Listening for the voices of change: Here’s some advice for Bangladesh’s youth

May 6, 2015

Reading Time: 4 minutes

In Bangladesh, far too many students do not get the chance to go to college. In a country where 30 per cent of the population are young (10-24 years), it remains evident that much of the potential remain untapped, and too many young voices go unheard.  Medhabikash, a scholarship programme that funds meritorious and underprivileged students, offers a second chance at learning- the kind that transcends social and economic boundaries.

In Bangladesh, far too many students do not get the chance to go to college. In a country where 30 per cent of the population are young (10-24 years), it remains evident that much of the potential remain untapped, and too many young voices go unheard.  Medhabikash, a scholarship programme that funds meritorious and underprivileged students, offers a second chance at learning- the kind that transcends social and economic boundaries.

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Participants at the Medhabikash Education Summit held on April 25 2015

At an event held in Dhaka, students and alumni of the programme were able to engage with some of the most successful personalities of the country. Corporate leaders, musicians, journalists and academics gathered under one roof to discuss overcoming challenges and dreaming big. Here’s some of their advice to the youth of Bangladesh.

16712961222_568e842721 flickr_crop Nadia Sharmeen
Crime Reporter and Women’s Rights Activist“Since its birth, Bangladesh knows what courage is. Our strength lies in our rebellious nature. When I first joined as a crime reporter, I was only one of four women in the whole country. Girls and women are now coming forward giving way to a dynamic, gender-balanced work environment. I see women faring better in crime journalism; they bring more empathy into a news and they work harder to prove themselves. To the young students and graduates, if you find yourself alone and without a dream, brace yourselves for difficult times. Find what you want to do and fight for it.” (Photo courtesy: Nadia Sharmeen)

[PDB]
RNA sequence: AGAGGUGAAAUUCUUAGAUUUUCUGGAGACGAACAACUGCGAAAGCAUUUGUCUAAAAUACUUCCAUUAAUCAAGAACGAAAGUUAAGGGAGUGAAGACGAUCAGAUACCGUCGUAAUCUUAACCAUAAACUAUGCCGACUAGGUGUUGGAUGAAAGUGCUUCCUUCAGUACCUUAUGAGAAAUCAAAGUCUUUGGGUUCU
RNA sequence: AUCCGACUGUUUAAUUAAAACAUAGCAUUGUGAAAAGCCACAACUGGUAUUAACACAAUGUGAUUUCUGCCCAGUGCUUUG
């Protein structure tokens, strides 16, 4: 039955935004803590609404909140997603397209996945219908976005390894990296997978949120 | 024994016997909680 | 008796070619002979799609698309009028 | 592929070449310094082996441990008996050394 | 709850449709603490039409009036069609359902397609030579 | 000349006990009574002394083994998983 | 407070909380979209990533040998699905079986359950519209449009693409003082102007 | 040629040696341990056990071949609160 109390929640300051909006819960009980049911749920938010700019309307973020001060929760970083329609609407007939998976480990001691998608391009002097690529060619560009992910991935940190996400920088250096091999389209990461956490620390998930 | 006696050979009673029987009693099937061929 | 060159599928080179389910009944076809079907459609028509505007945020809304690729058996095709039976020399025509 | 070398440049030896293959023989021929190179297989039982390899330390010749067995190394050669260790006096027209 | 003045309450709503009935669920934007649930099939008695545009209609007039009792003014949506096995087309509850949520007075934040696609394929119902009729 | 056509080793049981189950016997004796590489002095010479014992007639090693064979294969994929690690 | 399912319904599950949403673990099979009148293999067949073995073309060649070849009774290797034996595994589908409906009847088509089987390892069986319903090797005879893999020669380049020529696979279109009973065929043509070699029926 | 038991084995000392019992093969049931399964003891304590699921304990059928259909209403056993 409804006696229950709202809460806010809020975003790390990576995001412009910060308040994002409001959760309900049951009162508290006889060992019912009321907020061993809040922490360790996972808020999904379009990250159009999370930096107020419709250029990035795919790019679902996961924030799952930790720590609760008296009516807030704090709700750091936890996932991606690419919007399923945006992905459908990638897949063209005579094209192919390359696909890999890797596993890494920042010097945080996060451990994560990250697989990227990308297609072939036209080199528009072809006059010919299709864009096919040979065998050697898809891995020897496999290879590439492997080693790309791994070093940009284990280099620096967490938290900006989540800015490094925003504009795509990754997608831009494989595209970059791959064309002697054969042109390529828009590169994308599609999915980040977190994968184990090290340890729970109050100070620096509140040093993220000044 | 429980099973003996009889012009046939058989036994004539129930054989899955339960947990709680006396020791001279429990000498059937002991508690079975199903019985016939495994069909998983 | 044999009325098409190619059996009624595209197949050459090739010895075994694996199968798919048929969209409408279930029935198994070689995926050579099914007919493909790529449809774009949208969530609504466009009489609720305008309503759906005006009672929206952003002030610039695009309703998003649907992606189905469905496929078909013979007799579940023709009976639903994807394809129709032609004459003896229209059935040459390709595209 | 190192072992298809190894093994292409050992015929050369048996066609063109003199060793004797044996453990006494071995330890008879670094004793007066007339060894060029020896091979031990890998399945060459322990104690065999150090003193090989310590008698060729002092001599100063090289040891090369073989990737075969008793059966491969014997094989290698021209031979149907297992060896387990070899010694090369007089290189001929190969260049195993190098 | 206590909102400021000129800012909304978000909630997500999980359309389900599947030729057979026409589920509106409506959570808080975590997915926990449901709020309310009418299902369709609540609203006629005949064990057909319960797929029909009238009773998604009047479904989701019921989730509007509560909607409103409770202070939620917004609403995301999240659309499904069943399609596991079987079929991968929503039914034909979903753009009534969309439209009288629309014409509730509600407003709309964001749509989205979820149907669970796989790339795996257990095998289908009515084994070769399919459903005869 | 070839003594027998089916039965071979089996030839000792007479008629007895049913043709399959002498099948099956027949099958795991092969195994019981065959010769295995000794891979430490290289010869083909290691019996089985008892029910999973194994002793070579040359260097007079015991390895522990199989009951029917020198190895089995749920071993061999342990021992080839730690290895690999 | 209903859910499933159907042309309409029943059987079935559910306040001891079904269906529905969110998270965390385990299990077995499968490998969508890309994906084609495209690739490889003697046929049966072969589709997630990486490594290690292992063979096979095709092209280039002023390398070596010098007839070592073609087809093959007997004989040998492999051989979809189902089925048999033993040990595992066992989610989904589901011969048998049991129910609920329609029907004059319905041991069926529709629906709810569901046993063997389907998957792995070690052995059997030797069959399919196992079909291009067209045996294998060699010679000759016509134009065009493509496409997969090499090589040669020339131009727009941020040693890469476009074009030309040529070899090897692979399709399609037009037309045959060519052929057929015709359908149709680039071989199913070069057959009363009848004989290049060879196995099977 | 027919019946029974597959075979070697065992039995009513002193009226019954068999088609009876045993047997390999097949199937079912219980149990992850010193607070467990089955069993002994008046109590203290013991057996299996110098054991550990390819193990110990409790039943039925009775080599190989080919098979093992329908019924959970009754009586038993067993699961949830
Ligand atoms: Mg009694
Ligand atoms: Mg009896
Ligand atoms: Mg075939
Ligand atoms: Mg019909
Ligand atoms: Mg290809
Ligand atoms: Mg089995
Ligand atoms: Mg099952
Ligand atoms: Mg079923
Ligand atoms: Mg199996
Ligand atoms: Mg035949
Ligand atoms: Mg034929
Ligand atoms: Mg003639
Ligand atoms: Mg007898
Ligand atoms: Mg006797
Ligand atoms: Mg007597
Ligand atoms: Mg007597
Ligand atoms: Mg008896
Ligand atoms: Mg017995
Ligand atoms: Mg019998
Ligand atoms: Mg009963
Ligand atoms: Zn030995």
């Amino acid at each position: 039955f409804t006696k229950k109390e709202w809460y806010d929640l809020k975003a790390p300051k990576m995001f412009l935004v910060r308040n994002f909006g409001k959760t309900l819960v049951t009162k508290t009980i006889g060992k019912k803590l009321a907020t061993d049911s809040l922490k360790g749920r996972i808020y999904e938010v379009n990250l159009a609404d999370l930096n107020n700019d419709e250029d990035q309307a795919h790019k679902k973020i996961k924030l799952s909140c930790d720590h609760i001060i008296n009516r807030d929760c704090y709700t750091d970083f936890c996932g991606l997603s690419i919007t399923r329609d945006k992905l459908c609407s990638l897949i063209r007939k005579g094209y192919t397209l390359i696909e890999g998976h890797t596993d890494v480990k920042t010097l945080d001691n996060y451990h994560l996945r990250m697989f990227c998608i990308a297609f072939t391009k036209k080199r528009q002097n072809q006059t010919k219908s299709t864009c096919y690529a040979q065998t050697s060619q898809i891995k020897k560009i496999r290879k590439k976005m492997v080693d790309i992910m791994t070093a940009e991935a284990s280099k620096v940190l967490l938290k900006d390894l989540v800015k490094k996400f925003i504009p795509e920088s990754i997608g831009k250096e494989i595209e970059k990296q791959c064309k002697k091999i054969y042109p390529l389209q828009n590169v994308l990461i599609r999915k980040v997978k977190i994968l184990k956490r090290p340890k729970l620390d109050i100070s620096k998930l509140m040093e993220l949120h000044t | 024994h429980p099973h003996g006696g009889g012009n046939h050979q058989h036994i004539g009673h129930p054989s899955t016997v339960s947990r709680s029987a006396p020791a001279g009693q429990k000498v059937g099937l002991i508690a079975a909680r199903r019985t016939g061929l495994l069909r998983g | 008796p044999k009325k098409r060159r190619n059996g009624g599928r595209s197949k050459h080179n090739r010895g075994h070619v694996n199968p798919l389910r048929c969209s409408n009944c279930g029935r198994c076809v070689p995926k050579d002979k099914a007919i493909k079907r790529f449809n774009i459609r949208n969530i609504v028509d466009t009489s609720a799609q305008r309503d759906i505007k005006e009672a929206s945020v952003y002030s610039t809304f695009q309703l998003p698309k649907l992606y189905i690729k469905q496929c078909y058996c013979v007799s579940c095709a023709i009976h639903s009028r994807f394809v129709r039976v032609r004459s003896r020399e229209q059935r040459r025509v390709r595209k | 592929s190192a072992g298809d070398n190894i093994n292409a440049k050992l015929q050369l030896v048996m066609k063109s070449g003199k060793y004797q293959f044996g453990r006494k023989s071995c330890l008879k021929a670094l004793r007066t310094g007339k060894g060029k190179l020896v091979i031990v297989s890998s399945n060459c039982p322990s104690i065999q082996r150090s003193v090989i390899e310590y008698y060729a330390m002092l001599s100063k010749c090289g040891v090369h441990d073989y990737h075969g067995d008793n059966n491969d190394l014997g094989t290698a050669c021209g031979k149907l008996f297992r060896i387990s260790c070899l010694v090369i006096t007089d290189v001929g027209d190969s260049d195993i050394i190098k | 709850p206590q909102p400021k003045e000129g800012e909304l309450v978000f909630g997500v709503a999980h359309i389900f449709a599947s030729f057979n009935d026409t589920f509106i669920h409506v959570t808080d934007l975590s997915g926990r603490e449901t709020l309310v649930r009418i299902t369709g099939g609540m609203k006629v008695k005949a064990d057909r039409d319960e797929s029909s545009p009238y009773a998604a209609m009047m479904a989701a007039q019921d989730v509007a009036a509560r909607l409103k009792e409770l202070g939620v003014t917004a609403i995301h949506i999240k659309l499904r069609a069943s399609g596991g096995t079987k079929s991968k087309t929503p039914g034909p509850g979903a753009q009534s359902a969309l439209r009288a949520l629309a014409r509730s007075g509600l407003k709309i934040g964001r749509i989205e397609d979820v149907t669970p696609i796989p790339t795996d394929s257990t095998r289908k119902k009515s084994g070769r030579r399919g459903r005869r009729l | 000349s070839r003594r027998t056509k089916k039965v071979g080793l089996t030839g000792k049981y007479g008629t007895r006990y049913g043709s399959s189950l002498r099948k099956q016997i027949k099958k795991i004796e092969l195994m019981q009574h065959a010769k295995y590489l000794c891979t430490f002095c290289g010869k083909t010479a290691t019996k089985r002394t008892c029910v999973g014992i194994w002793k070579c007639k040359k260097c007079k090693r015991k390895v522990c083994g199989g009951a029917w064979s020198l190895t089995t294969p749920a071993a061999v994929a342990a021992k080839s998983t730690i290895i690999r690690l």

courtesy Amitabh Reza_cropped Amitabh Reza
Director and Producer“I find inspiration in things that frustrate me. My ads and films were born out of the wrongs I see around me. Embrace what disturbs or unnerves you and then choose a side. I consider a dream successful when it brings an impact for the greater good. Our biggest enemies are our political and religious instability. I choose to work around these issues and focus on the positivity. Be a rebel and go for what you truly believe in.” (Photo courtesy: Amitabh Reza)
IMG_0351_crop Tahsan Khan
Musician, Actor and Lecturer “It’s always a struggle to find the balance, but I love my work.  I left my high paying job at Unilever to pursue my passion in music, later finding that I also enjoy teaching. I feel that young graduates face a reality check when they start looking for jobs. There is a lot of job-hopping as a result, because they find their expectations and reality do not match. I suggest students start engaging with their surroundings by taking up extra-curricular activities or doing internships. More organisations should consider of designing internship progammes targeting students and fresh graduates.”
IMG_0385_crop Zara Mahbub
Senior VP, Head of Communication and Service Quality, BRAC Bank Limited“My top five tips for young graduates are be confident, have a positive attitude, strive to be a problem solver, give importance to networking and keep going with a continuous smile. Individual happiness is important for a nation’s collective happiness. Our biggest strength is our human resource, and our weakness is again, our vast human resource that remains unutilised. It’s easy to succumb to pessimism when we are surrounded by poverty and lack of skills. The day we are able to think beyond our individual interests is when we will be able to come out of our shells.”